Newly-commissioned author biographies are available for most authors, providing concise information on the authors' careers, works and context; these are accessible via the Author Pages. Further biographies will be added in future releases of the collection.

Editorial Policy

The editorial policy is to include only texts that were published under the Heinemann African Writers Series imprint. The only exception to this has been Kofi Awoonor's Until the Morning After: Collected Poems; this volume was advertised as AWS No. 260, but seems not to have been published by Heinemann, and no other volume was assigned this number. We therefore took the unique decision of including the 1987 Greenfield Review Press of this important volume. In all other cases, the first AWS edition has been used where possible, except in cases where later editions are preferred in order to include authorial corrections.

Our aim is to reproduce each volume in full, including accompanying text by the author, introductions, notes, glossaries and other editorial matter, and illustrations; some editorial matter may be excluded pending copyright clearance. Other front and back matter may have been omitted. Each complete volume, including anthologies and collections, can be browsed in its entirety via a Table of Contents.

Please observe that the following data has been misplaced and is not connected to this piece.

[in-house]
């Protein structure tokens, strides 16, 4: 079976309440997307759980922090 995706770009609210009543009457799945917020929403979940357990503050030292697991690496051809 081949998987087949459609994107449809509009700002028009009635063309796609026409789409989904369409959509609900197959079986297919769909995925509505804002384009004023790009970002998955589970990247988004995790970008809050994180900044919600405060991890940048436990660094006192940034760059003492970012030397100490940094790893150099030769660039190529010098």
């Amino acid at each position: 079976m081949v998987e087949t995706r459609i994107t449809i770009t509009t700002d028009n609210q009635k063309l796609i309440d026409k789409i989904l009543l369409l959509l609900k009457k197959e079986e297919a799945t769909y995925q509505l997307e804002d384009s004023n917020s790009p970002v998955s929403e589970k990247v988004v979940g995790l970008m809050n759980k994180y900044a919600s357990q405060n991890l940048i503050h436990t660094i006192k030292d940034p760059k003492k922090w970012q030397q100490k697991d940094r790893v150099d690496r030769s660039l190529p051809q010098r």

All authors are indexed by gender, nationality and dates of birth/death, and all texts by details of first publication (date, place, publisher and language) and details of first publication in the AWS (date and AWS series number). These index fields are all searchable from the Search page, and are displayed in the bibliographic details for each volume. The names of translators and anthology editors, and alternate name forms of authors, are also searchable via the Author field.

Original pagination is preserved, and the page layout of poems is reproduced as accurately as possible. Scanned images are used as a supplement to the keyed text for illustrations, figures and unusual page layouts. Typographic characters that cannot be displayed using a web-safe extended Latin character set have been mapped to standard-character equivalents, and scanned images have been provided for cross-referencing.